It is illegal to rent out a cave in Nottingham. It’s an offence covered by the Nottingham Inclosure Act 1845, which is still in force. The area that makes up what it is now Nottingham city centre was once known as Tiggua Cobaucc or Place of Caves. People were living in them as early as the 11th century and many were still inhabited when the Inclosure Act was introduced in 1845. The act tightened the rules on the rental of cellars and caves as homes for the poor by unscrupulous landlords.
A 17th century rhyme about a less benign aspect of the enclosures went:
The law locks up the man or woman
Who steals the goose off the common
But leaves the greater villain loose
Who steals the common from the goose.
Nottingham was originally called 'Snotengaham'. It was ruled by a Saxon Chief named Snot, and literally means ‘the homestead of Snot's people’.
The word ‘cavemen’ is essentially part of the vocabulary of children's books; it isn't a term that's used by historians or archaeologists at all.
There are 277 cave sites throughout Europe which were evidently used by prehistoric people (such as at Altamira in Spain and Lascaux in France, and in the UK Creswell Crags in Derbyshire) who left paintings and evidence of fires, cooking, rituals and burials there, but these were not treated as permanent dwelling-places. Stone age people were nomads who lived in small tent-like shelters.
It was a miracle of rare device, a sunny pleasure-dome with caves of ice!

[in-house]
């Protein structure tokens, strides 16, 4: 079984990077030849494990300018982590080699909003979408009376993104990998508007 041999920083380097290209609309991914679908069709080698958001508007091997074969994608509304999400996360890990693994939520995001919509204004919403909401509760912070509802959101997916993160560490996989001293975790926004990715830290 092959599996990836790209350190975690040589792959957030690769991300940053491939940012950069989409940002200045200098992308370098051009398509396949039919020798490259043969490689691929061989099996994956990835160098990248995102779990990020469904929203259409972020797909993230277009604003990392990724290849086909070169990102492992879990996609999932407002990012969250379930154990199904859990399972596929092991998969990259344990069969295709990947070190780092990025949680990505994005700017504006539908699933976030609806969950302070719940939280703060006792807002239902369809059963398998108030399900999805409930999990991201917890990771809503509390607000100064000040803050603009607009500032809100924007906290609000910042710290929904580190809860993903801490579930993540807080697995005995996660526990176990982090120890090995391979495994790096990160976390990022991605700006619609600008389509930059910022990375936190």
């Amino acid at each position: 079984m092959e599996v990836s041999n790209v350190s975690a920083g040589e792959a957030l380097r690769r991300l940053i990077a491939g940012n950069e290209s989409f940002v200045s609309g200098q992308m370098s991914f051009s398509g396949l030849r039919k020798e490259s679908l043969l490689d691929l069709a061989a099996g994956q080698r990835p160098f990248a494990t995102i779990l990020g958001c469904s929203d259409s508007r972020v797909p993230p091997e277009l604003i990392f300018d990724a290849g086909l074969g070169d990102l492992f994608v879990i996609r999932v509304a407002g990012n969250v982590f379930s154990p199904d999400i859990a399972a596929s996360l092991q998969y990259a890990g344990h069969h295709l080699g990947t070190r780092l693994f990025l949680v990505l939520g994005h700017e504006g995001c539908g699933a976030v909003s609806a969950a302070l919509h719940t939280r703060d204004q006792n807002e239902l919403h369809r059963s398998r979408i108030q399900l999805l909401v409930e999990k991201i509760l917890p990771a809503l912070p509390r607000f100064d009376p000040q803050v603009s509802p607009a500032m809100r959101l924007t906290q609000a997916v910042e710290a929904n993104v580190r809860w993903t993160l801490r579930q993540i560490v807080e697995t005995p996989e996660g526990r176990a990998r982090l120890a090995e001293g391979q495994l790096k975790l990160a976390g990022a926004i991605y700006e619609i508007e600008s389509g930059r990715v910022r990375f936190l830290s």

People think I'm a miserable sod but it's only because I get asked such bloody miserable questions.
The oldest known piece of art is 77,000 years old. Two pieces of ochre ground smooth and covered in geometrical patterns found in Blombos Cave in South Africa in 1999 and 2000, suggest that human art is twice as ancient as previously believed. Until now the record has been held by cave paintings in France dated at 35,000 years old.
A curious aspect of European cave art is that it flourished for 5,000 years in an essentially unchanged style but then died out completely around 9000 BC, for unknown reasons. 6,000 years passed before any more great art was produced.
The Cave of Roses was a pre-enlightenment form of execution from Sweden which was finally abolished in 1772. The condemned man would be placed in a pitch-black cave with a number of poisonous snakes and reptiles, knowing that it would be only a matter of time before his movements caused a fatal bite.
200 years after abolishing the Cave of Roses, Sweden became one of the first countries to abolish the death penalty altogether.
Neanderthal man was discovered in a cave 1856 by two limestone quarry workers.
Ammunition was stored in the caves in Reigate during the First World War.
People who live in caves are called troglodytes, from the Greek for 'those who get into a hole'.
There are more people living in caves in China today than the entire population of the world in the Stone Age.
Cavefish are colourless, blind and have their anuses on their necks.